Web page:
Variations in the Prevalence of Childhood Anemia by Ethnicity Before and During the COVID-19 Pandemic in Peru

Agueda Muñoz-del-Carpio-Toia, Jerry K. Benites-Meza, Percy Herrera-Añazco, Vicente A. Benites-Zapata

Producción científica: Contribución a una revistaArtículorevisión exhaustiva

Resumen

We aimed to determine the variations in the prevalence of childhood anemia according to the ethnic group before and during the COVID-19 pandemic in Peru. Secondary analysis of the Demographic and Family Health Survey during 2016–2021. The outcome variable was anemia, and the exposure variable was maternal ethnicity. Also, we included sociodemographic and clinical confounding variables. We constructed generalized linear models of the Poisson family with a logarithmic link function. We evaluated 85,905 records; 30.34% had anemia, 50.83% were mestizo, 25.98% were Quechua, and 2% were Aymara. Compared with mestizos, Quechua children (PR: 1.11; 95% CI: 1.07–1.15; p < 0.001), Aymara (PR: 1.35; 95% CI: 1.27–1.44; p < 0.001), natives of the Amazon (PR: 1.20; 95% CI: 1.12–1.28; p < 0.001) and those who belonged to other indigenous peoples (PR: 1.29; 95% CI: 1.05–1.57; p = 0.013) had a higher prevalence of childhood anemia. On the contrary, compared to mestizos, white children had a lower prevalence of anemia (PR: 0.93; 95% CI: 0.89–0.99; p = 0.019). During the COVID-19 pandemic, compared to mestizos, only Quechua (PR: 1.15; 95% CI: 1.08–1.23; p < 0.001) and Aymara (PR: 1.38; 95% CI: 1.23–1.55; p < 0.001) had a higher prevalence of childhood anemia. Except for Afro-descendants, children from 6 to 59 months of age who belong to an ethnic minority had a higher probability of having childhood anemia than mestizos. However, only Quechua and Aymara children had higher odds of anemia during the COVID-19 pandemic than mestizos.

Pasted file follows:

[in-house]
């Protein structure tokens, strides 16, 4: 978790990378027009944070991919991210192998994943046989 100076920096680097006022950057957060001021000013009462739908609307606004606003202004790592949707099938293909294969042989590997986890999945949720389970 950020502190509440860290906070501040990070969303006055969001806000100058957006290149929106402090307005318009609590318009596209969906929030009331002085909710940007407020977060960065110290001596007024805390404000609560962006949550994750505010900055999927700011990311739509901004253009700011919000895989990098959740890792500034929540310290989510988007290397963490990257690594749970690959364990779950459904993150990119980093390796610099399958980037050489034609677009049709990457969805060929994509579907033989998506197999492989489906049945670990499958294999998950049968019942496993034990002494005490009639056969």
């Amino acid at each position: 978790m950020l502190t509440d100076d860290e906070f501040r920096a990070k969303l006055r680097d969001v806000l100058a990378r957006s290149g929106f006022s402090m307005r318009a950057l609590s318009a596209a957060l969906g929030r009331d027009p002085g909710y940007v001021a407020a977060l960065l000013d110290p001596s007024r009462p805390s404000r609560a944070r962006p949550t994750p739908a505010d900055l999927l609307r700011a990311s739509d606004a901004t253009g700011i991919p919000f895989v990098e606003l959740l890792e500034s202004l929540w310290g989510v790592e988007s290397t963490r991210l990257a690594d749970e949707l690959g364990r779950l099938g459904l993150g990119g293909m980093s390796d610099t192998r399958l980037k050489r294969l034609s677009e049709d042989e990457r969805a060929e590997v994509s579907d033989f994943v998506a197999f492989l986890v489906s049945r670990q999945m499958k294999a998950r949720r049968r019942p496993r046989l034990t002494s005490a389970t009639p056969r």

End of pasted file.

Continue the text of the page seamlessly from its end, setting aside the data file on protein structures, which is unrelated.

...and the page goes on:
Idioma originalInglés
PublicaciónJournal of Immigrant and Minority Health
DOI
EstadoAceptada/en prensa - 2024

Citar esto